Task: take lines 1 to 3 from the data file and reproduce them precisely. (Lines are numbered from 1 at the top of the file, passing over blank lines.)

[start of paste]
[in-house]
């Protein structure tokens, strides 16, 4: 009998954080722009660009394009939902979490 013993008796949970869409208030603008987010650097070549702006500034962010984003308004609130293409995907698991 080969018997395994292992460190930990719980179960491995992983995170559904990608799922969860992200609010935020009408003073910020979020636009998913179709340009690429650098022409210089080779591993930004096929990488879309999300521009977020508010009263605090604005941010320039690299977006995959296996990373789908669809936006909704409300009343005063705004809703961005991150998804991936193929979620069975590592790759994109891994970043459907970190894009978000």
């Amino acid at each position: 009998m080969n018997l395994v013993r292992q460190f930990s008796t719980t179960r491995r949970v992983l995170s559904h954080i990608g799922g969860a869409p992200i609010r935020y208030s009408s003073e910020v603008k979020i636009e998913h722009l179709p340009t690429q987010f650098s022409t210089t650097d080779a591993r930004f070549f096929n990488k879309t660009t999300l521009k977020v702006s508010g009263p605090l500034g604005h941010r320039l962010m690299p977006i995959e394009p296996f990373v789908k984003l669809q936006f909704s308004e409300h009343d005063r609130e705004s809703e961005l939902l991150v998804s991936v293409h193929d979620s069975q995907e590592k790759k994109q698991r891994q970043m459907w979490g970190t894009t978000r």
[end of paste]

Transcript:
[in-house]
């Protein structure tokens, strides 16, 4: 009998954080722009660009394009939902979490 013993008796949970869409208030603008987010650097070549702006500034962010984003308004609130293409995907698991 080969018997395994292992460190930990719980179960491995992983995170559904990608799922969860992200609010935020009408003073910020979020636009998913179709340009690429650098022409210089080779591993930004096929990488879309999300521009977020508010009263605090604005941010320039690299977006995959296996990373789908669809936006909704409300009343005063705004809703961005991150998804991936193929979620069975590592790759994109891994970043459907970190894009978000």
């Amino acid at each position: 009998m080969n018997l395994v013993r292992q460190f930990s008796t719980t179960r491995r949970v992983l995170s559904h954080i990608g799922g969860a869409p992200i609010r935020y208030s009408s003073e910020v603008k979020i636009e998913h722009l179709p340009t690429q987010f650098s022409t210089t650097d080779a591993r930004f070549f096929n990488k879309t660009t999300l521009k977020v702006s508010g009263p605090l500034g604005h941010r320039l962010m690299p977006i995959e394009p296996f990373v789908k984003l669809q936006f909704s308004e409300h009343d005063r609130e705004s809703e961005l939902l991150v998804s991936v293409h193929d979620s069975q995907e590592k790759k994109q698991r891994q970043m459907w979490g970190t894009t978000r």